Rama’s “Path” API allow you to easily reach into a PState, regardless of its structure, and retrieve precisely what you need – whether one value, multiple values, or an aggregation of values. They can also be used for updating PStates within topologies. Mastering paths is one of the keys to mastering Rama development.
Being able to represent your data using normal programming practices, as opposed to restrictive database environments where you can’t have nested definitions like this [where a value is again a struct/enum], goes a long way in avoiding impedance mismatches and keeping code clean and comprehensible.
|Apache Thrift was developed at Facebook, and “Its goal was to be the next-generation Protocol Buffers with more extensive features and more languages. Its IDL syntax is supposed to be cleaner than PB. It also offers additional data structures, such as Map and Set.”
An interesting comment on a PState of Map[subindexed Set[Long]]:
Because the nested sets are subindexed, they can efficiently contain hundreds of millions of elements or more.
On reuse and composability via Rama macros:
a Rama macro is a utility for inserting a snippet of dataflow code into another section of dataflow code. It is a mechanism for code reuse that allows the composition of any dataflow elements: functions, filters, aggregation, partitioning, etc.
Rama’s async API is used almost exclusively in the Mastodon API implementation so as not to block any threads (which would be an inefficient use of resources).
Rama supports two ETL processing modes: streaming (faster, but with less throughput) and microbatching.
Microbatching guarantees exactly-once processing semantics even in the case of failures. That is, even if there are node or network outages and computation needs to be retried, the resulting PState updates will be as if each depot record was processed exactly once.
I didn’t mention “fine-grained reactivity”, a new capability provided by Rama that’s never existed before. It allows for true incremental reactivity from the backend up through the frontend. Among other things it will enable UI frameworks to be fully incremental instead of doing expensive diffs to find out what changed. We use reactivity in our Mastodon implementation to power much of Mastodon’s streaming API.
This fine-grained reactivity means that (1) Rama pushes only the minimal update diff to the client-side proxy listening for changes and (2) the programmer can access either the full value or only this diff, to see either the final state or only what has changed. (Clojure-specific details.)
On integration into existing architectures:
We’ve designed Rama to be able to seamlessly integrate with any other tool (e.g. databases, queues, monitoring systems, etc.). This allows Rama to be introduced gradually into any architecture.
See Integrating with other tools in the docs.
Rama doesn’t just improve programming for applications that operate at huge scale. Its integrated approach vastly simplifies application development in general. It lets you focus on the logic of your application instead of being encumbered by one low-level hurdle after another.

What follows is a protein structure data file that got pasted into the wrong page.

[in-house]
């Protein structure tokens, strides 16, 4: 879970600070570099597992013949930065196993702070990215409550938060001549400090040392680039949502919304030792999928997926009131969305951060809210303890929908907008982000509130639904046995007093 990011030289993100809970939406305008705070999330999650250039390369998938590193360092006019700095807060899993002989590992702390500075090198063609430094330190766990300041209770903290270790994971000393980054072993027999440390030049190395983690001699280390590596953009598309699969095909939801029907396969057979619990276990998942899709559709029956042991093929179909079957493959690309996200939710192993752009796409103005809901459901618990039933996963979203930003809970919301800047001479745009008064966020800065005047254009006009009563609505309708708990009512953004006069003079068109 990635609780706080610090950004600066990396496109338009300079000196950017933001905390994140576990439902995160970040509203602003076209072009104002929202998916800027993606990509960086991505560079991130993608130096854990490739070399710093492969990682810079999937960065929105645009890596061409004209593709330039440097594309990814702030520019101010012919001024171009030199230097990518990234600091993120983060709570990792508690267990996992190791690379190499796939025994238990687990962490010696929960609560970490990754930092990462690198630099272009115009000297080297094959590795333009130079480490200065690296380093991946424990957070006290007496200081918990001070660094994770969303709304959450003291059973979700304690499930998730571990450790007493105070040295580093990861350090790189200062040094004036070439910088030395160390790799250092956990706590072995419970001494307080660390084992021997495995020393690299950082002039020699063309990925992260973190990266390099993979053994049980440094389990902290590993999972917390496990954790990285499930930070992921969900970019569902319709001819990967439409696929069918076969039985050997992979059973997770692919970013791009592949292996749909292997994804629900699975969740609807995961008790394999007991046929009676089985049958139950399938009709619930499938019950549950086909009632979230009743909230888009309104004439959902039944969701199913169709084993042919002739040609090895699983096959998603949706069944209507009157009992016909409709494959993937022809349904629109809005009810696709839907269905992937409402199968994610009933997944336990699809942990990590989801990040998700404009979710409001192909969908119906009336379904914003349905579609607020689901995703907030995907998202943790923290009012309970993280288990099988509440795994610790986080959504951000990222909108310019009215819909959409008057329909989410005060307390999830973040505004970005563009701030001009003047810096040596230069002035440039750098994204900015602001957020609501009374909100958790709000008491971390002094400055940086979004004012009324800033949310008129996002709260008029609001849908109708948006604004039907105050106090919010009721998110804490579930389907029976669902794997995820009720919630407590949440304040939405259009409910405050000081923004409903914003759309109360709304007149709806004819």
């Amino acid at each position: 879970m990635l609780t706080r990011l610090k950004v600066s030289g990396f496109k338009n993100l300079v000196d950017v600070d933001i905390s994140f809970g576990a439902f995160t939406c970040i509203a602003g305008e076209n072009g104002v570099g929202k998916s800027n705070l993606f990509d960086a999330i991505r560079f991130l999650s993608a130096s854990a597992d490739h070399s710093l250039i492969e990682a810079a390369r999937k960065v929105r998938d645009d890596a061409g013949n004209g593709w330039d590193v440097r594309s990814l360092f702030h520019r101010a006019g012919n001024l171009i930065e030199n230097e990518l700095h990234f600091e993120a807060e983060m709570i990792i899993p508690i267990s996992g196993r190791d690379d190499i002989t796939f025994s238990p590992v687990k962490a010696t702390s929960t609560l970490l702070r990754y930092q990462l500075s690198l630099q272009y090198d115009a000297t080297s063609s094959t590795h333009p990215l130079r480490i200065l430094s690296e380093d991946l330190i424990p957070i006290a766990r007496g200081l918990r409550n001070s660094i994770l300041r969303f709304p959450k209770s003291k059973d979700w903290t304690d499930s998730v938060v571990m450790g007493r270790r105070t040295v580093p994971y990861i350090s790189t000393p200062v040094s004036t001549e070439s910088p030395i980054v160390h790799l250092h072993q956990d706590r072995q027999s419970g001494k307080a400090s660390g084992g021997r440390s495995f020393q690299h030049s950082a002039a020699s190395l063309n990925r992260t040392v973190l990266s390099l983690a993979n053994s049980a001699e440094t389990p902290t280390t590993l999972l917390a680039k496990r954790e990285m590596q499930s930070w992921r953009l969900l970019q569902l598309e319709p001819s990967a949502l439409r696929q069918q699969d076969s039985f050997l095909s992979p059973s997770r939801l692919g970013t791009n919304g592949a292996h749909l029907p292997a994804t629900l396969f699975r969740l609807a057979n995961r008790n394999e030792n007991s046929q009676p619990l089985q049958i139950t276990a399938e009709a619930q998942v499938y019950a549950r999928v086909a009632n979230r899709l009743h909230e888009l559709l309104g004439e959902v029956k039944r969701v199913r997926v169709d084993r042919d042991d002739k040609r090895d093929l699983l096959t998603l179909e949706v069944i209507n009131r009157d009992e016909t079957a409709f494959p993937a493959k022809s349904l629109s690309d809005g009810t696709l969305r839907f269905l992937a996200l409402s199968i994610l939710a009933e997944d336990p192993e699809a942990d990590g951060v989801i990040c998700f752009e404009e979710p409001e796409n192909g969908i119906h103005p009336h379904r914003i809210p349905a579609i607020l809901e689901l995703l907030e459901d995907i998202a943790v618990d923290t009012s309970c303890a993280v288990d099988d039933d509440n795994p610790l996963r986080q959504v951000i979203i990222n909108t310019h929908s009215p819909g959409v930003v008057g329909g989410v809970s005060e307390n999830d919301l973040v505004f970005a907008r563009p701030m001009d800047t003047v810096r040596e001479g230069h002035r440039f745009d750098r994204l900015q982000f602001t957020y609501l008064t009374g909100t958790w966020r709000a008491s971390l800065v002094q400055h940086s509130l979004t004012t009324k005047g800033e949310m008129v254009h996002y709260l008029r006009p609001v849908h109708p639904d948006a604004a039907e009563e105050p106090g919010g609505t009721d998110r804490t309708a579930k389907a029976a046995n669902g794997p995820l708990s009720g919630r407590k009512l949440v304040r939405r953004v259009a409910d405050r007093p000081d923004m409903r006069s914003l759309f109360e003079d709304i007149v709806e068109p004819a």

The Rama model [is] a new way of organizing computing resources so that you can seamlessly scale applications while achieving world-class performance and rock-solid consistency guarantees. Rama’s programming paradigm is a dataflow-oriented approach that brings new levels of expressivity to distributed programming.
Whether you’re building the next Twitter or bootstrapping a micro-niche SaaS, Rama is a distributed-first scalable programming platform that you can use to build the entire data layer of your application.
Rama’s Dataflow API is like a general purpose programming language for distributed programming. The heart of distributed programming with Rama are partitioners, which relocate the computation to a different partition of the module (partition ~ task) ⇒ the code before/after partitioner can run on different tasks, on different machines. Seamlessly run parallel code.
On transactions: A worker process runs task threads, which have exclusive access to particular partitions of depots and PStates. This enables transactional changes on multiple PStates, as long as relevant partitions are co-located.
On dataflow programming: An imperative program consists of functions calling functions. In a dataflow program, you think in terms of operations that wait for input. Upon receiving input, they perform some work and emit output values to one or more other operations. The mapping between operations (what) and threads (where/how) is an implementation detail. This is fundamentally reactive - operations fire in response to receiving input.
Rama’s integrated approach vastly simplifies application development in general
An integrated, scalable solution for data storage and computation together with code deployment, monitoring, and management.
Rama application design process: use cases → PState layouts → depots → ETLs. Decide what is pre-computed in ETLs vs computed on the fly in queries. Decide how to partition data to support the queries efficiently, so that data used together is stored together.
Performance: Less network hops thanks to data and processing colocation and ensuring that data used together is stored together, in the same partition.
A key skill is mastering the Specter-based Path API, for reading and updating arbitrarily structured PStates.
The design of partitioning is a key skill, ensuring good performance and scalability